The latest images from the Petersburg chancery causes digitization project are now available on the Chancery Records Index. The scanning project is funded by the Circuit Court Records Preservation Program along with a $155,071 grant from the National Endowment for the Humanities (NEH). Chancery causes for Petersburg can now be viewed online through 1888. The following is an example of an interesting suit found in this latest addition.
Petersburg chancery suit 1850-025, Chesterfield Railroad Co.] vs. Richmond & Danville Railroad Co.] and Richmond & Danville Railroad Co.] vs. Chesterfield Railroad Co.], is a rich resource for research on the history of the rail and mining industries in the Richmond area. The suit concerns a dispute between the mule and gravity powered Chesterfield Railroad Company and the steam powered Richmond & Danville Railroad Company over access to the Manchester coal yards on the James River opposite Rocketts Landing. Since 1830, the Chesterfield Railroad Company held a monopoly on transporting coal from the Midlothian mines to the James River. The railroad used gravity to transport coal-laden railcars downhill and draft animals to pull them uphill. The company emptied the railcars on James River docks in Manchester, and the mules and horses brought the empty railcars back to the mines. The Richmond & Danville Railroad emerged as a competitor to the Chesterfield Railroad Company in the … read more »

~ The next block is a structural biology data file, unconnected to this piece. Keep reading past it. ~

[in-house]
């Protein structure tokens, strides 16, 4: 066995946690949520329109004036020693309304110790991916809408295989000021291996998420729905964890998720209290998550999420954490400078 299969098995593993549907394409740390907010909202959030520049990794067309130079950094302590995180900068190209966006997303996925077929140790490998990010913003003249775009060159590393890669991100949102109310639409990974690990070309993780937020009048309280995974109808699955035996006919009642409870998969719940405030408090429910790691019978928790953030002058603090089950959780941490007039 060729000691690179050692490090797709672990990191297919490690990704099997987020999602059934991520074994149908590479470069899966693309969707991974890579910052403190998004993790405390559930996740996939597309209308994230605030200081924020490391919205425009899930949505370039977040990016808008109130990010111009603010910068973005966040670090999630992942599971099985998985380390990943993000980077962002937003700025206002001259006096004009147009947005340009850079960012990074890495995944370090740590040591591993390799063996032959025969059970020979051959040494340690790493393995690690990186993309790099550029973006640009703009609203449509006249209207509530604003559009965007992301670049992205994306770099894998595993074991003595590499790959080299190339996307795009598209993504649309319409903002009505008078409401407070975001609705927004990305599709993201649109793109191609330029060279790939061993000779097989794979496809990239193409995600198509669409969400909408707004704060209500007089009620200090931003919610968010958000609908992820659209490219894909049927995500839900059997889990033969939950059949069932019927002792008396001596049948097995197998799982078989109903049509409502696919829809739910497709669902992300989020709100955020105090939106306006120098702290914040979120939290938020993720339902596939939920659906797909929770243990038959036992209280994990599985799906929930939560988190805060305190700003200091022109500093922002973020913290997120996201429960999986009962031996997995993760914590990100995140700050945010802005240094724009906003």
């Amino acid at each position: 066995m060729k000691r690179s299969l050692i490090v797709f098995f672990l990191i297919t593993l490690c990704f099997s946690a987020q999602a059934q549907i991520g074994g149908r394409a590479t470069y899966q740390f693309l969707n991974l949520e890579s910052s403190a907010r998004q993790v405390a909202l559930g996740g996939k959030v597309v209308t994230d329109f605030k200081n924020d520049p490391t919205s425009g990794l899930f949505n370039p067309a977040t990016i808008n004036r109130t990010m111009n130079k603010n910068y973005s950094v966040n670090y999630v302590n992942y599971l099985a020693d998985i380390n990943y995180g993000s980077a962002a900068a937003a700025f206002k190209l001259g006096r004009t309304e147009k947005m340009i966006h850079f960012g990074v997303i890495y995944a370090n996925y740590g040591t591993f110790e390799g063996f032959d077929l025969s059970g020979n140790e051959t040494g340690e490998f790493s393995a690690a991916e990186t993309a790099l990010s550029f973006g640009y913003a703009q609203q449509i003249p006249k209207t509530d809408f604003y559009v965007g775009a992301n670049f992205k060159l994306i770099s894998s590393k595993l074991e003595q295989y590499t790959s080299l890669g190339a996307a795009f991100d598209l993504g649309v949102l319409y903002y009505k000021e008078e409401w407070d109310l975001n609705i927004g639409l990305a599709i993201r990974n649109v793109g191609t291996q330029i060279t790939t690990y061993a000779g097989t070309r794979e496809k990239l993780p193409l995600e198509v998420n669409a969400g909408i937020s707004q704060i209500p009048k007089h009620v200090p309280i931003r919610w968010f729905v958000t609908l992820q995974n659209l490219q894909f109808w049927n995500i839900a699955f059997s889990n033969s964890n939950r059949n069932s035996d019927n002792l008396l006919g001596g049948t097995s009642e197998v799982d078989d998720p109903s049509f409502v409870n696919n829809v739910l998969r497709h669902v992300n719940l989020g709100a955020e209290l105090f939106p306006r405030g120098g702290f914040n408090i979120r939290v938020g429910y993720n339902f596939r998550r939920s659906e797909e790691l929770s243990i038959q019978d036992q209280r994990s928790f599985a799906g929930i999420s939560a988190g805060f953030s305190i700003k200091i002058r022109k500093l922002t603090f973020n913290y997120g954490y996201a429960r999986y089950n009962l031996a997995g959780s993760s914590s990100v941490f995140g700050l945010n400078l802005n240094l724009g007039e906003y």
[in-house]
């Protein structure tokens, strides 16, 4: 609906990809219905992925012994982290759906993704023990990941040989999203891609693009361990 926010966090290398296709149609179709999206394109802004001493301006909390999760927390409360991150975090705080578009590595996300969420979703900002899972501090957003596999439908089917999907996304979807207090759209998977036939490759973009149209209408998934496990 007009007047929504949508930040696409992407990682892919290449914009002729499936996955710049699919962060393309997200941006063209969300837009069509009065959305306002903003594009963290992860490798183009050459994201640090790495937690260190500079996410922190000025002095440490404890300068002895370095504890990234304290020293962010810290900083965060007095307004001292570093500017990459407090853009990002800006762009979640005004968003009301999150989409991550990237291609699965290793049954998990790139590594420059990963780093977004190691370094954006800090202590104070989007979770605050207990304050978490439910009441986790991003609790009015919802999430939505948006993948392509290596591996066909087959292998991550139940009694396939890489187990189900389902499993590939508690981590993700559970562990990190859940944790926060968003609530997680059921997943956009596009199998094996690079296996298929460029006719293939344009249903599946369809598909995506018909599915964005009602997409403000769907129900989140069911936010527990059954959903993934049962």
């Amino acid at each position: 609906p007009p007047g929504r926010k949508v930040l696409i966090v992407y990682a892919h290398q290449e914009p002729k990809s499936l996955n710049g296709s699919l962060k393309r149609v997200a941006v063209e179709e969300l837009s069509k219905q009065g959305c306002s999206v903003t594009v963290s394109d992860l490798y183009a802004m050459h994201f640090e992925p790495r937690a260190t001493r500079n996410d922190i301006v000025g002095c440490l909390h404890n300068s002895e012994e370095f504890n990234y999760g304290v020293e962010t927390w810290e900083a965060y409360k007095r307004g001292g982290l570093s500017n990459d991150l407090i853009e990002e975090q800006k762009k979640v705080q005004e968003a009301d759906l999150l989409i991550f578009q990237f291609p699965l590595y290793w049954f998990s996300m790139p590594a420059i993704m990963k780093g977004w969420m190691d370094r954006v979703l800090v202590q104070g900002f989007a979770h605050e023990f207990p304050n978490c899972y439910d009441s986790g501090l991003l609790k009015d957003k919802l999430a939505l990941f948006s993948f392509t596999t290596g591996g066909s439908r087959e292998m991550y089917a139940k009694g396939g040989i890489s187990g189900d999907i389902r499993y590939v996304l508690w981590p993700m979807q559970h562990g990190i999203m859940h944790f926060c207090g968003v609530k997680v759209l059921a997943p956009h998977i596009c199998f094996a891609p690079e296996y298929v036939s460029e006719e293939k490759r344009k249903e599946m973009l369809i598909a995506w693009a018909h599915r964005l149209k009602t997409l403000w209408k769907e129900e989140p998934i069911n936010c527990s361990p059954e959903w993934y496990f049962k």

The latest images from the Augusta County Chancery Causes are now available on the Chancery Records Index. This latest addition of Augusta County chancery causes covering the time period from 1896 through 1902 joins the 1867-1895 causes already available online. Following are a few suits of interest found in this latest addition.
In 1898, Betty E. Arey proclaimed that a cemetery would not be built in her backyard when she and her husband brought suit against the Town of Waynesboro in R. E. Arey and wife vs. Town of Waynesboro etc., 1898-004. The Areys attempted to halt the construction of a cemetery behind their property and brought as evidence a plat showing the proximity of graves to their house, garden, and well.